SwordFish Strategy
With XWings we looked at a rectangle formed by four numbers at the corners. This allowed us to exclude other occurrences of that number in either the row or column. We can extend this pattern to nine cells and achieve even more eliminations.
A SwordFish is a 3 by 3 ninecell pattern where a candidate is found on three different rows (or three columns) and they line up in the opposite direction. Eventually we will fix three candidates somewhere in those cells which excludes all other candidates in those units.
The shaded cells show the SwordFish where X is unique to three cells in columns 2, 4 and 6. They are aligned on rows A, C and F. This means we can remove all candidate X in the other positions on those rows.


If you are not convinced that the shaded cells really must contain the solutions we can argue this way. All SwordFishes will break down into XWings and because we know XWings work, so will the SwordFish.
Take this arrangement of candidate A and let’s pretend that E6 is the solution. We ‘remove’ the rest of A in column 6 and row E. That leaves a XWing in AC24.

XWing inside a SwordFish 
If that works for E6, let’s try another cell. Pretending C2 is a solution we remove the rest of A in row C and column 2. Again we get an XWing. So all cells in the 3 by 3 grid are ‘locked’ together.

Another way to cut it 
To match theory with practise the first example is a perfect 333 Swordfish, so called because all three candidates in each column are present (that is, no solved 8s in the pattern). The yellow cells are the Swordfish cells. The green cells are those cells where 8 can be removed.
A perfect SwordFish is extremely rare. This one is provided by Klaus Brenner who found it in the newspaper La Libre Belgique.

Perfect 333 Swordfish: Load Example or : From the Start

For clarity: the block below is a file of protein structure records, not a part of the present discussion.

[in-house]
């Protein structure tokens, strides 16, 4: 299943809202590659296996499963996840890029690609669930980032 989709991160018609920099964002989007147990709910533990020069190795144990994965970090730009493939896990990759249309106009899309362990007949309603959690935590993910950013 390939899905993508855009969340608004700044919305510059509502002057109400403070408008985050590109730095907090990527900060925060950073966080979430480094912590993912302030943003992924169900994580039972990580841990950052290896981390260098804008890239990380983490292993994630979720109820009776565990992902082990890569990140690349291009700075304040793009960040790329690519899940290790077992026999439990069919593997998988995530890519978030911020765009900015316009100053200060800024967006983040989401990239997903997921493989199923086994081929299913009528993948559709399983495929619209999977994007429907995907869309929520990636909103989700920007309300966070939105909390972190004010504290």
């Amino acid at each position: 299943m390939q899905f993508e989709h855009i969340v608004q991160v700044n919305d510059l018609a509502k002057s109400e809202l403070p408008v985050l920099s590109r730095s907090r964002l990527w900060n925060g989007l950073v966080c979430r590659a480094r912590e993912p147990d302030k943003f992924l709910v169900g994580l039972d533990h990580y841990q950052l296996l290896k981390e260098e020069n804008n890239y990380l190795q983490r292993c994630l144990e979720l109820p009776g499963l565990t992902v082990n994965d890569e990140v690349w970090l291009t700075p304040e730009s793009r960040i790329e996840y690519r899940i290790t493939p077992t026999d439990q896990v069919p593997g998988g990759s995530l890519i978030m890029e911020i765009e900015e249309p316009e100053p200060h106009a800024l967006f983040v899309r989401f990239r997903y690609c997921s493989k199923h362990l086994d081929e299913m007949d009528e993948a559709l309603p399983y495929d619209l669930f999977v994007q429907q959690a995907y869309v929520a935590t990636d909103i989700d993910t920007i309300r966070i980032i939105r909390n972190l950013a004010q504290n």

If you remember how Naked and Hidden Triples work you'll remember that they require three numbers in three cells  in total. It's not necessary for every number to be in all three cells. So it is with the SwordFish.
Swordfishes come in a number of variations depending on the number of X present in the nine cells that make up a Swordfish. With an XWing you need candidate X in all four cells of the 2 by 2 formation, but with the 3 by 3 Swordfish formation you don't need X in every cell  just as long as it is spread out over 3 by 3 cells. The next example has 9 twice in each column and is called a 222 Swordfish.
This is a 222 formation SwordFish in the columns and eliminates in the rows. I have labelled the three pairs AA, BB and CC which form each "2" in the name. Notice how they are staggered so that they still cover three columns. This is a minimal SwordFish but it does the job. We have six 9s that can go in one swoop.

Swordfish Example 1: Load Example or : From the Start 
This second SwordFish is orientated in the opposite direction and we eliminate in the columns.
A SwordFish can be referred to by combining the row and columns numbers, which makes this example CDJ379. In formation terms it is 323.

SwordFish example 2: Load Example or : From the Start